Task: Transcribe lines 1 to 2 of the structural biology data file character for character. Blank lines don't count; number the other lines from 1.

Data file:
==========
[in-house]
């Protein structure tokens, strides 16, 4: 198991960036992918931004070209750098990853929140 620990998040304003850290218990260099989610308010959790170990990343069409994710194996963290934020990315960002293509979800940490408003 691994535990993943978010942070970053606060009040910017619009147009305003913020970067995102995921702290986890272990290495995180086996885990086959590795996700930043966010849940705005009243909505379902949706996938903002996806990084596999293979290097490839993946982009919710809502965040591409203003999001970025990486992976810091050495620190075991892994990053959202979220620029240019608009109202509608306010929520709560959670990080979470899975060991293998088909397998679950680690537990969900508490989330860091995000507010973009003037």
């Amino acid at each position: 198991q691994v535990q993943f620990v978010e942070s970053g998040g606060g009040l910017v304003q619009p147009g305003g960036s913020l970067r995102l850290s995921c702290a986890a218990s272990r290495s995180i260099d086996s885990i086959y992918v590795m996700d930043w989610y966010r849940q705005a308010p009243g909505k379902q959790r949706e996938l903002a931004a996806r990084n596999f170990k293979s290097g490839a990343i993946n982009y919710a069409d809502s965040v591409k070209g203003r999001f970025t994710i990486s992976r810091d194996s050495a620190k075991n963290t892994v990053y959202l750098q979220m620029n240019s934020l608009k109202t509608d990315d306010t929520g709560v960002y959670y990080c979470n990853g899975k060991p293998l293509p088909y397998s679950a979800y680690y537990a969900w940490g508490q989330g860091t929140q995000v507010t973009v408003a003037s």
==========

[in-house]
């Protein structure tokens, strides 16, 4: 198991960036992918931004070209750098990853929140 620990998040304003850290218990260099989610308010959790170990990343069409994710194996963290934020990315960002293509979800940490408003 691994535990993943978010942070970053606060009040910017619009147009305003913020970067995102995921702290986890272990290495995180086996885990086959590795996700930043966010849940705005009243909505379902949706996938903002996806990084596999293979290097490839993946982009919710809502965040591409203003999001970025990486992976810091050495620190075991892994990053959202979220620029240019608009109202509608306010929520709560959670990080979470899975060991293998088909397998679950680690537990969900508490989330860091995000507010973009003037």